Revisiting Book two with my older sister and accompanying my roommate for her first viewing of the series, "The Legend of Korra" manages to remain relevant in my life, along with its predecessor, "Avatar: The Last Airbender." While I never shipped Mako and Korra together (nor them with anyone else -- sorry, Korrasami and Masami fans), seeing their relationship unravel managed to make me reflect on love and relationships, and continue to look on with amazement on how the show managed to, once again, evoke compelling insights about life.
Usually the themes of "LoK" picking at fans' brains were the complicated politics and philosophies of each book, such as the Red Lotus and their appeal to anarchism in Book Three. Relationships in television are too easily dismissed since they are an ordinary aspect of life, and often not an original addition to storylines. Because of that, viewers will turn away from the deeper meanings of any show's analysis of love. While much attention has been (understandably and deservedly) given to the canon pairing at the series finale, the romance between Korra and Mako shows something just as meaningful, especially in Book Two.
Because of the ultimate breakup between the two, the show manages to separate itself from most cartoons, including "A:TLA" where the main characters are constantly happy in their relationship, easily make up after a big fight (of which there only tends to be a single one), stay with their original partner, and ultimately marry them. Neither are they Ross and Rachel types ("Friends"), who constantly bicker and break up, but choose to be with each other in the end. Mako and Korra showed us that relationships are complicated, and most importantly, rarely end up the way we want them to.
A lot of us fans, including myself, did not want them together since they first kissed when he was still with Asami, and managed to keep it a secret for a long time. Mako's secrecy around Asami showcased that he was not great boyfriend material. He was also unreasonably mean to Korra when they first met, foreshadowing future tension in their romantic relationship. We watched as Korra and Mako struggled with understanding each other while they dated. Much confusion arose when he did not know whether she wanted him to listen or give advice, and her anger flared up when she accused him of taking sides regarding her arguments with other people. These seemingly small, yet repetitive, misunderstandings were the embodiment of a much bigger problem: their lack of compatibility.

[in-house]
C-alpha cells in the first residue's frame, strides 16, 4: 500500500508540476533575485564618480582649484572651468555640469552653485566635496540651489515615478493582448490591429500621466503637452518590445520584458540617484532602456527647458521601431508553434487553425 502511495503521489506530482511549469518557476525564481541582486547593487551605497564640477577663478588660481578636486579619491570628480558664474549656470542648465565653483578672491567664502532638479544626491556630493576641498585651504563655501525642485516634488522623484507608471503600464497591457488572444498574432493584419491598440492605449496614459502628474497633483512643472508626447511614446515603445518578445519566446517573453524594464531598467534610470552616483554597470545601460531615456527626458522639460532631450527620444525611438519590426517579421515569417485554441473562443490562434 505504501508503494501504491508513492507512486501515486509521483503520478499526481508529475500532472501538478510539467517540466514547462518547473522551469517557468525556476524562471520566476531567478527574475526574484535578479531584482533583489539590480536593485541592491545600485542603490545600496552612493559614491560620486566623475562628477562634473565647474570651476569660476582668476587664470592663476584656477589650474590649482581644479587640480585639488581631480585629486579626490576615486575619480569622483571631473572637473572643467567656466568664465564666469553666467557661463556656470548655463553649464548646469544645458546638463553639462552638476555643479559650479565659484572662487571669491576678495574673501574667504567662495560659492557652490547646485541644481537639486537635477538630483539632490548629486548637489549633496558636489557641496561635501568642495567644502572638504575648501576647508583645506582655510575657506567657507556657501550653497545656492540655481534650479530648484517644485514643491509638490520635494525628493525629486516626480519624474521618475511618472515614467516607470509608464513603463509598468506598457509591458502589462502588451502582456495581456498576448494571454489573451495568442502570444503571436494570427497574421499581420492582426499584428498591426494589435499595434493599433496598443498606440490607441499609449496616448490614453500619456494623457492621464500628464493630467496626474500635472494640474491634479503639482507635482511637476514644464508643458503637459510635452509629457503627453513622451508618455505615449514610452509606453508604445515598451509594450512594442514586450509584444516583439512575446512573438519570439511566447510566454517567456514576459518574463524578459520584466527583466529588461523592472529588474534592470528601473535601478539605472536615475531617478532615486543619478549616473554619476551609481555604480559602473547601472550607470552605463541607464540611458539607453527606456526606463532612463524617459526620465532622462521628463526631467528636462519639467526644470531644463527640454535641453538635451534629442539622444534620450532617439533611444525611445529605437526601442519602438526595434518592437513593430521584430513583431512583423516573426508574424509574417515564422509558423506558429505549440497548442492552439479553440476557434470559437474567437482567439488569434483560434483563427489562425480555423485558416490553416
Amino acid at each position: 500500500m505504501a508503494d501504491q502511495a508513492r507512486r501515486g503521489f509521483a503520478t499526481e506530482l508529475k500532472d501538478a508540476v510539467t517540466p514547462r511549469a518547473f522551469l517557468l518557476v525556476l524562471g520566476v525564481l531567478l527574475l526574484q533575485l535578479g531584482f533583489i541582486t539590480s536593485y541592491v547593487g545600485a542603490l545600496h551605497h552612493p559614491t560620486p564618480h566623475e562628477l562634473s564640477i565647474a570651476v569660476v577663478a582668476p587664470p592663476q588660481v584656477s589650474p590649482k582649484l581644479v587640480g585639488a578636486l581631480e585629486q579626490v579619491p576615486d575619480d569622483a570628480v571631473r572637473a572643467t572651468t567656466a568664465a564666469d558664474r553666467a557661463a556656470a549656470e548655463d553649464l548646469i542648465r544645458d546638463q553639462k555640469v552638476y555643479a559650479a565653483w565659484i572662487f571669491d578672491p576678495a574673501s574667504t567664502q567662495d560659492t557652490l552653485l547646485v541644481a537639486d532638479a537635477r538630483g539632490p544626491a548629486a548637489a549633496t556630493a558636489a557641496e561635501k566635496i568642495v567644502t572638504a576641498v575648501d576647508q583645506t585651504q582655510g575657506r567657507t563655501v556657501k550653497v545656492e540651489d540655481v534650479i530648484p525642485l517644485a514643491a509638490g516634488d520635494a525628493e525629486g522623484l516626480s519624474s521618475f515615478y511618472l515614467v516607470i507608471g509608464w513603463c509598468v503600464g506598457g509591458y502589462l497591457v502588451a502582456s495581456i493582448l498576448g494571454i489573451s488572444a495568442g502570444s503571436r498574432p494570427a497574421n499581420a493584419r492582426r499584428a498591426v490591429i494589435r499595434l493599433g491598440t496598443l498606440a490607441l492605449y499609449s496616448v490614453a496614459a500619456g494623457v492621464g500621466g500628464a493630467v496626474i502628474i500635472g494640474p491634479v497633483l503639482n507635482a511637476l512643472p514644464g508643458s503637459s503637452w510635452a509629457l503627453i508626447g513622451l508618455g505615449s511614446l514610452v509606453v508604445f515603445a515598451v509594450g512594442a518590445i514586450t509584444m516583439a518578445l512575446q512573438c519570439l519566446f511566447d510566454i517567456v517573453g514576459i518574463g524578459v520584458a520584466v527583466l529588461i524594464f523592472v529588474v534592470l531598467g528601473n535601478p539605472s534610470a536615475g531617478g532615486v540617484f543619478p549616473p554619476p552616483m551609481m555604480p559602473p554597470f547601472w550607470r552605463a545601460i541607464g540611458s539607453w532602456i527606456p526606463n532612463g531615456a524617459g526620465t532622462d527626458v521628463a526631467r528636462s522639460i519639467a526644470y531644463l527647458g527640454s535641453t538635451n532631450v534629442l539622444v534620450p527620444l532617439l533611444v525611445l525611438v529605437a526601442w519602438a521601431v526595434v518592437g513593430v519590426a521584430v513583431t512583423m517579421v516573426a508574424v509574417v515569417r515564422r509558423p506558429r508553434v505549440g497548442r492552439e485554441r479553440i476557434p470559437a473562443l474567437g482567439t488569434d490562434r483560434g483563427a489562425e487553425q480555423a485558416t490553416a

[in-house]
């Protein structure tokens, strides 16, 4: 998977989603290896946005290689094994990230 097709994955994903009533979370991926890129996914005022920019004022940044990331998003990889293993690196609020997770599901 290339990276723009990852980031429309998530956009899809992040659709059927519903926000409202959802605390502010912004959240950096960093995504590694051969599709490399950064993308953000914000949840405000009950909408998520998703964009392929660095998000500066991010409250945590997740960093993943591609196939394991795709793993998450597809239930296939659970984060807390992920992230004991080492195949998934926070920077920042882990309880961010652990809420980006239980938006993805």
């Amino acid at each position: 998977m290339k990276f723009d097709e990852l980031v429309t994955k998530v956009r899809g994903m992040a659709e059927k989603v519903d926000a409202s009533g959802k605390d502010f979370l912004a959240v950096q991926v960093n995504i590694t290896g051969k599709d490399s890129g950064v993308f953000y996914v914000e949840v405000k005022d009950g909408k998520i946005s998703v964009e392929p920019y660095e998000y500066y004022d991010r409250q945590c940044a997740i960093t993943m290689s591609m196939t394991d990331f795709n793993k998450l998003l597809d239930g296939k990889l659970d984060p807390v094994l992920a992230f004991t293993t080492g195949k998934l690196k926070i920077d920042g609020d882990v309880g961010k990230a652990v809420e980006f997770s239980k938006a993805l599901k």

Watching Mako struggle as he chose Korra over Asami (again) made it clear, if it wasn't already, that the relationship could not work. With Korra having her recent memories wiped clean, including of the breakup, we have sympathy for Mako wanting to rekindle the flame. He shouldn't have led Korra on, nor should he have betrayed Asami, but he wanted to salvage the good times and feelings they had. Despite the hard work they put into their relationship, it wasn't enough to make them happy together, and they had to come to terms with the fact that their relationship was something that wasn't meant to last.
This is part of what makes the show and its situations touching. We may not agree with characters' choices, or even like the characters themselves, but what they go though is an accurate portrayal of what we and the people around us have gone through with love. Love may be shared between two people, but the practicality and the ultimate satisfaction of the relationship will often outweigh the tender feelings and bursts of passion.
Korra and Mako, the original couple of the series, showed us these uncomfortably authentic aspects of love. They did not last and not every one of us rooted for them, but the realism reflected in their relationship, as with other aspects of the show, and that's what helped make "The Legend of Korra" a dynamic and unforgettable series.